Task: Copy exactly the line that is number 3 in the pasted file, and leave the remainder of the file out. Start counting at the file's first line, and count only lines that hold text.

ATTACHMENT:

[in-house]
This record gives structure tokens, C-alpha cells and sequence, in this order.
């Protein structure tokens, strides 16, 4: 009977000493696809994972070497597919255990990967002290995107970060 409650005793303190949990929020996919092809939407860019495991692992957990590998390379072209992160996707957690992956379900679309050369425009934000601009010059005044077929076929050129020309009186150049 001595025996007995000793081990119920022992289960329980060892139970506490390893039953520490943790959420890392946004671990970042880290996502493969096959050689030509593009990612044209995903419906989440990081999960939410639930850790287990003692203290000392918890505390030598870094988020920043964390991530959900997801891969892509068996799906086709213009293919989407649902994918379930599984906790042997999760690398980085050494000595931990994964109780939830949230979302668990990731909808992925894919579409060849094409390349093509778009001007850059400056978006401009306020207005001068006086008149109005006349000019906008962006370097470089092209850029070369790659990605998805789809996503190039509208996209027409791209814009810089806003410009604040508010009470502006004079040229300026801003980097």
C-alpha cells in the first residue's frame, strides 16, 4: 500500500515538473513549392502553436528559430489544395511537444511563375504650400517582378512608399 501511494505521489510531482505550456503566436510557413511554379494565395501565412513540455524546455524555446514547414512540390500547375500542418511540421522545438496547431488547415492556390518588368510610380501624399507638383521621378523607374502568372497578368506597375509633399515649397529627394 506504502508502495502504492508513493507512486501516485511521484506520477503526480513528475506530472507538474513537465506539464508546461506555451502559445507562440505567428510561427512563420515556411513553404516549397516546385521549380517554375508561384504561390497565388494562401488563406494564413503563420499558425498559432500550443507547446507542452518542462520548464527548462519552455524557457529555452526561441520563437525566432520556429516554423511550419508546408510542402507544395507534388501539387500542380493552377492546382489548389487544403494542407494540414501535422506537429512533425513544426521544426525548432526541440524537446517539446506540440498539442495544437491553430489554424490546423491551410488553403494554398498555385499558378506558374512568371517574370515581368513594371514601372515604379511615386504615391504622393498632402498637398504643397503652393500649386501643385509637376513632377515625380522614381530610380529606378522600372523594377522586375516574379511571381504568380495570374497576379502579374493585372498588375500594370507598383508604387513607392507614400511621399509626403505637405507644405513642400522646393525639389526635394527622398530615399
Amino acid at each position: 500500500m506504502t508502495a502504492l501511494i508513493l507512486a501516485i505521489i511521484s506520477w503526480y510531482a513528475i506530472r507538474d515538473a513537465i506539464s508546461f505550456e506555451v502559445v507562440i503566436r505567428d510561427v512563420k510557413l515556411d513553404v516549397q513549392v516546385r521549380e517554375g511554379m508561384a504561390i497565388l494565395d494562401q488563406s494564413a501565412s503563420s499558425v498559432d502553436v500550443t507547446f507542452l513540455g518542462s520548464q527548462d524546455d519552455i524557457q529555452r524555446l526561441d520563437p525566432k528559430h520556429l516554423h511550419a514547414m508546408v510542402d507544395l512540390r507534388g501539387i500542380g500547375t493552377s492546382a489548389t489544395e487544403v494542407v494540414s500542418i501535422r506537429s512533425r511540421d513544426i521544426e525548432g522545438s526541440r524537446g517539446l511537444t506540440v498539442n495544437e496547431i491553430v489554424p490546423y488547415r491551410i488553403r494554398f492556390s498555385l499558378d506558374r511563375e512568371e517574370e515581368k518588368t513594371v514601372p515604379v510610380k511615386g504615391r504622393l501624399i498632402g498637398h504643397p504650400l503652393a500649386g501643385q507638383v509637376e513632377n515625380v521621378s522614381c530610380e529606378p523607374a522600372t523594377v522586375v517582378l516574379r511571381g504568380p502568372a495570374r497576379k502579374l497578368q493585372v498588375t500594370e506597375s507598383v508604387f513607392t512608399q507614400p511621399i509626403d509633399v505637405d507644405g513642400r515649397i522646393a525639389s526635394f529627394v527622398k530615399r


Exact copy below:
């Protein structure tokens, strides 16, 4: 009977000493696809994972070497597919255990990967002290995107970060 409650005793303190949990929020996919092809939407860019495991692992957990590998390379072209992160996707957690992956379900679309050369425009934000601009010059005044077929076929050129020309009186150049 001595025996007995000793081990119920022992289960329980060892139970506490390893039953520490943790959420890392946004671990970042880290996502493969096959050689030509593009990612044209995903419906989440990081999960939410639930850790287990003692203290000392918890505390030598870094988020920043964390991530959900997801891969892509068996799906086709213009293919989407649902994918379930599984906790042997999760690398980085050494000595931990994964109780939830949230979302668990990731909808992925894919579409060849094409390349093509778009001007850059400056978006401009306020207005001068006086008149109005006349000019906008962006370097470089092209850029070369790659990605998805789809996503190039509208996209027409791209814009810089806003410009604040508010009470502006004079040229300026801003980097």